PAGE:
Eugene Alfred Kroch, father, grandfather, professor and health care economist, died of Parkinson’s at the age of 71 on Monday, January 3rd in Cary, North Carolina. Eugene was born to German Jewish refugees, Adolph and Hilde Kroch, who fled Nazi Germany following the arrest of Hilde’s father on Kristallnacht in 1938. Eugene’s parents, stripped of their citizenship and with no legal immigration path, lived in the United States without status. Under an amnesty in 1945, they re-entered the United States through Canada and were granted permanent residency. Eugene was born in 1950 in New York City; and a few years prior to Eugene’s birth, his parents were naturalized as US citizens.
Eugene was raised in New York City, White Plains, NY, and Needham, Massachusetts. He spent his first formative years of high school in Paris, France, where he made lifelong friends, before
graduating from Needham High School in 1968. He attended Massachusetts Institute of Technology and graduated with a B.S. in economics in 1972. Throughout his time at MIT, Eugene was highly active in the antiwar movement, protesting the American involvement in Vietnam. At commencement, he famously subpoenaed the university president, Jerome Wiesner, to serve as a defense witness for the occupants of the ROTC building sit-in. Eugene was awarded a fellowship from the National Science Foundation after he was accepted to Harvard’s graduate school, where he would pursue a Ph.D. in economics. In 1978, Eugene earned his doctorate in economics at Harvard University after completing his dissertation on the economic dynamics of energy resource allocation.
The same year he earned his Ph.D., Eugene began his teaching career as an Assistant Professor of Economics at Columbia University. In 1982 he accepted a position as Assistant Professor of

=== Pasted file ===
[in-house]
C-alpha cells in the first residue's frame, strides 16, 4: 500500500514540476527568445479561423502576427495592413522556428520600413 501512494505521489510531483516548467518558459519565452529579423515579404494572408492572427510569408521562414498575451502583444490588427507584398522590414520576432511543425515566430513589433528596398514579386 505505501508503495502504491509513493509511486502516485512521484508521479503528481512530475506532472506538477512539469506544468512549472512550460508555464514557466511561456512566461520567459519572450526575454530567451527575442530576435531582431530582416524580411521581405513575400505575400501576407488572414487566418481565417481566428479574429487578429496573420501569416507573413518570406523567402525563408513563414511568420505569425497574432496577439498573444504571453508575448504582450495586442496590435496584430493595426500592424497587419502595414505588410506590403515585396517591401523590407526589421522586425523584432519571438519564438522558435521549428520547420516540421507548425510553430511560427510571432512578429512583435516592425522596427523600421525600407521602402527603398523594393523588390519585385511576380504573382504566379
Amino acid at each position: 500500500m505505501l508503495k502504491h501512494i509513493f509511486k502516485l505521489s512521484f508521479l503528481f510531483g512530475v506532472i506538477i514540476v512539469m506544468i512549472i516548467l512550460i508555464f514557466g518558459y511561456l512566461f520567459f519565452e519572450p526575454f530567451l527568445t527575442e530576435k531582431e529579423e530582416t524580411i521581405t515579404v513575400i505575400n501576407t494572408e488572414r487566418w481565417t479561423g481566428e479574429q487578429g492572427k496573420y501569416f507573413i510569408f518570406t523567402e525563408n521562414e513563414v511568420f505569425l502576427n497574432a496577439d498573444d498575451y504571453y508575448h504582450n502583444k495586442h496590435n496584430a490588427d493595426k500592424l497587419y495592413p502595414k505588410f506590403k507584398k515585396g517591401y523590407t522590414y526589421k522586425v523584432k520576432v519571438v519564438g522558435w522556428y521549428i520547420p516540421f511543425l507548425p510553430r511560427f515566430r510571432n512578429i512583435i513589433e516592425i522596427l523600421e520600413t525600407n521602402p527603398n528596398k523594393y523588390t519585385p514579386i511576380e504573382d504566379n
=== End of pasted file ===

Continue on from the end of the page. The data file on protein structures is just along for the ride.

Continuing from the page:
Economics at the University of Pennsylvania. Eugene and his young family moved from their home in Brooklyn to Swarthmore, Pennsylvania, where he would spend the next 37 years. In
1986, Eugene earned the title of Associate Professor of Economics at the University of Pennsylvania. In 1989, Eugene left academia and joined the Federal Reserve Bank of New York as a Senior Economist. He held that position for two years, commuting to Manhattan from his home in the suburbs of Philadelphia so that he could see his children as much as possible. In 1991 Eugene returned to teaching, joining the faculty at Villanova University as a Professor of Economics. He spent the Spring semester of 1993 as visiting professor at the International University of Japan and the Fall semester of 1993 as a visiting professor at the Charles University in Prague, Czech Republic. In 1997, while still holding his title as Professor of Economics at Villanova, Eugene aided in the creation of CareScience, Inc., an organization founded by the Wharton School faculty to disseminate health purchasing and management tools based on research conducted at the University of Pennsylvania. Eugene served as Vice President and Director of Research at Carescience from 1997-2015, remaining with the company through the acquisition by Premier, Inc. in 2007. That same year, he joined the Leonard Davis Institute of Health Economics at the University of Pennsylvania as a Senior Fellow, to conduct research in the fields of econometrics, public policy, and health economics. He also served as a policy advisor to two agencies within the U.S. Department of Health and Human Services: the Office of the Coordinator for Health Information Technology and the Centers for Medicare and Medicaid Services (CMS). In 2015 Eugene accepted a position at the consulting firm Booz Allen Hamilton as an executive advisor.